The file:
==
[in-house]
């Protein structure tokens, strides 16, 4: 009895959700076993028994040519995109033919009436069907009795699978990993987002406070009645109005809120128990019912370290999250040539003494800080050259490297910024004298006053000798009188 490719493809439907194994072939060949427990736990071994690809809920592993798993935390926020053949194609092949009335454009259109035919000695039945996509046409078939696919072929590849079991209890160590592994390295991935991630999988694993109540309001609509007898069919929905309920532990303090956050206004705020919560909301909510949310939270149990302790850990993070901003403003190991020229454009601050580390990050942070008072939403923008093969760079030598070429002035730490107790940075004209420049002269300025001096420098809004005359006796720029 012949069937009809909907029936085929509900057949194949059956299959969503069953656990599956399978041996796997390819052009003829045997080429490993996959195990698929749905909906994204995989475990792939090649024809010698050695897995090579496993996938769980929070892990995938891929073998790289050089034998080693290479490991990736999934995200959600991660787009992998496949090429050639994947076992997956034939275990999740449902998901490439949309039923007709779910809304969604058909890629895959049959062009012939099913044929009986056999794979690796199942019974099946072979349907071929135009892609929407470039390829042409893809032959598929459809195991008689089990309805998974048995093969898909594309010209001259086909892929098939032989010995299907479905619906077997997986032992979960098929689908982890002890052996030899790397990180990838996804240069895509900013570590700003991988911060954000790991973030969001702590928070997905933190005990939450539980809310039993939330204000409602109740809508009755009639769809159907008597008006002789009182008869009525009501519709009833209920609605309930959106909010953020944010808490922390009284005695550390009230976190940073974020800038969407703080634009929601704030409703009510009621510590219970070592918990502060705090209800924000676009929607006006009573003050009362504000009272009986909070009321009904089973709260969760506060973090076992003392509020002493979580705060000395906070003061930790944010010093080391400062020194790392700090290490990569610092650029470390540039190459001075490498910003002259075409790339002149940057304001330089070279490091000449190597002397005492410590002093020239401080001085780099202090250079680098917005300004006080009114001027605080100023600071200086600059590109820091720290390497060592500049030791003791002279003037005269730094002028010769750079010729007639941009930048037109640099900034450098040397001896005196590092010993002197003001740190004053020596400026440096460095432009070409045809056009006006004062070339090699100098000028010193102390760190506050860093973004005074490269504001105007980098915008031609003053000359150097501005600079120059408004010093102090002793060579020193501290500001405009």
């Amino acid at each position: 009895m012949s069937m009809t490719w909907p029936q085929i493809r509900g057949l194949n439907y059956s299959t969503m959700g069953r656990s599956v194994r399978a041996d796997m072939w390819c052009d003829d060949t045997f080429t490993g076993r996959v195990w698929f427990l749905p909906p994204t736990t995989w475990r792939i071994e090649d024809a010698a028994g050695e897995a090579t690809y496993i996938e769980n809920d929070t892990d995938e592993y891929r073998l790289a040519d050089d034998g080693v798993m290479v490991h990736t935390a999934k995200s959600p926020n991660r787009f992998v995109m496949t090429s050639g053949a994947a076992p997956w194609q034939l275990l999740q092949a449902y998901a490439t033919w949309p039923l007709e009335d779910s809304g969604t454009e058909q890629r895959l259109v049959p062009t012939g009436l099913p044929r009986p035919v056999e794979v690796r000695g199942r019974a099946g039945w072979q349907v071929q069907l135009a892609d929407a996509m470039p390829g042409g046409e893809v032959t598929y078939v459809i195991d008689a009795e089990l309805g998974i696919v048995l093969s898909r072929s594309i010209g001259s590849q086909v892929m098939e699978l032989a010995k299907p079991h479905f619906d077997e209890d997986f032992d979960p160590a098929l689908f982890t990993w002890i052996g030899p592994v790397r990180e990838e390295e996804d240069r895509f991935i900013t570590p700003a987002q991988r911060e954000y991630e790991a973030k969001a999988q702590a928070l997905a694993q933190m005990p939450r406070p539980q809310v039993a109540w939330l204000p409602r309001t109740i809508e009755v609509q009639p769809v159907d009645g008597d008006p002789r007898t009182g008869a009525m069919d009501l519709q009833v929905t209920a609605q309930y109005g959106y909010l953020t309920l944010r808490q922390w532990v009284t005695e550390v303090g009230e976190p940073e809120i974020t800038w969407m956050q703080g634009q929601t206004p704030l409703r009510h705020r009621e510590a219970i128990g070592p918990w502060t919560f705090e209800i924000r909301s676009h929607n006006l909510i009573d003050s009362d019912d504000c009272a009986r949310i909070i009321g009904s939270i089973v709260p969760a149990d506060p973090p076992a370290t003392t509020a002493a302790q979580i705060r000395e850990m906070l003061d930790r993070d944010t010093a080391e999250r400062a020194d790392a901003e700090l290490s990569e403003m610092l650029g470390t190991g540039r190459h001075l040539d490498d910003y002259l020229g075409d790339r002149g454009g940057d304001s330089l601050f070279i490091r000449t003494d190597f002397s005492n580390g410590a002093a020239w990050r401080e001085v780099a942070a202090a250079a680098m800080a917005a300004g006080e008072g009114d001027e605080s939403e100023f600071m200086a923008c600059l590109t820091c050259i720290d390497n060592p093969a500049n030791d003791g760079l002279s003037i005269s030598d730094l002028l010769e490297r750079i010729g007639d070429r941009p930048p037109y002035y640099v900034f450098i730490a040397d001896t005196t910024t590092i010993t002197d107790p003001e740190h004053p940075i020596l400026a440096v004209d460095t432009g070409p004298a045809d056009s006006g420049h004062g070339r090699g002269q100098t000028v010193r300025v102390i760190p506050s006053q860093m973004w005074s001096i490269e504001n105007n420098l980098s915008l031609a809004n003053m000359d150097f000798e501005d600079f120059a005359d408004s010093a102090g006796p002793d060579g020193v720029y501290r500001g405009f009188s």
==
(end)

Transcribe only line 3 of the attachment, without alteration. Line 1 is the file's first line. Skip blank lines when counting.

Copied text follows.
């Amino acid at each position: 009895m012949s069937m009809t490719w909907p029936q085929i493809r509900g057949l194949n439907y059956s299959t969503m959700g069953r656990s599956v194994r399978a041996d796997m072939w390819c052009d003829d060949t045997f080429t490993g076993r996959v195990w698929f427990l749905p909906p994204t736990t995989w475990r792939i071994e090649d024809a010698a028994g050695e897995a090579t690809y496993i996938e769980n809920d929070t892990d995938e592993y891929r073998l790289a040519d050089d034998g080693v798993m290479v490991h990736t935390a999934k995200s959600p926020n991660r787009f992998v995109m496949t090429s050639g053949a994947a076992p997956w194609q034939l275990l999740q092949a449902y998901a490439t033919w949309p039923l007709e009335d779910s809304g969604t454009e058909q890629r895959l259109v049959p062009t012939g009436l099913p044929r009986p035919v056999e794979v690796r000695g199942r019974a099946g039945w072979q349907v071929q069907l135009a892609d929407a996509m470039p390829g042409g046409e893809v032959t598929y078939v459809i195991d008689a009795e089990l309805g998974i696919v048995l093969s898909r072929s594309i010209g001259s590849q086909v892929m098939e699978l032989a010995k299907p079991h479905f619906d077997e209890d997986f032992d979960p160590a098929l689908f982890t990993w002890i052996g030899p592994v790397r990180e990838e390295e996804d240069r895509f991935i900013t570590p700003a987002q991988r911060e954000y991630e790991a973030k969001a999988q702590a928070l997905a694993q933190m005990p939450r406070p539980q809310v039993a109540w939330l204000p409602r309001t109740i809508e009755v609509q009639p769809v159907d009645g008597d008006p002789r007898t009182g008869a009525m069919d009501l519709q009833v929905t209920a609605q309930y109005g959106y909010l953020t309920l944010r808490q922390w532990v009284t005695e550390v303090g009230e976190p940073e809120i974020t800038w969407m956050q703080g634009q929601t206004p704030l409703r009510h705020r009621e510590a219970i128990g070592p918990w502060t919560f705090e209800i924000r909301s676009h929607n006006l909510i009573d003050s009362d019912d504000c009272a009986r949310i909070i009321g009904s939270i089973v709260p969760a149990d506060p973090p076992a370290t003392t509020a002493a302790q979580i705060r000395e850990m906070l003061d930790r993070d944010t010093a080391e999250r400062a020194d790392a901003e700090l290490s990569e403003m610092l650029g470390t190991g540039r190459h001075l040539d490498d910003y002259l020229g075409d790339r002149g454009g940057d304001s330089l601050f070279i490091r000449t003494d190597f002397s005492n580390g410590a002093a020239w990050r401080e001085v780099a942070a202090a250079a680098m800080a917005a300004g006080e008072g009114d001027e605080s939403e100023f600071m200086a923008c600059l590109t820091c050259i720290d390497n060592p093969a500049n030791d003791g760079l002279s003037i005269s030598d730094l002028l010769e490297r750079i010729g007639d070429r941009p930048p037109y002035y640099v900034f450098i730490a040397d001896t005196t910024t590092i010993t002197d107790p003001e740190h004053p940075i020596l400026a440096v004209d460095t432009g070409p004298a045809d056009s006006g420049h004062g070339r090699g002269q100098t000028v010193r300025v102390i760190p506050s006053q860093m973004w005074s001096i490269e504001n105007n420098l980098s915008l031609a809004n003053m000359d150097f000798e501005d600079f120059a005359d408004s010093a102090g006796p002793d060579g020193v720029y501290r500001g405009f009188s």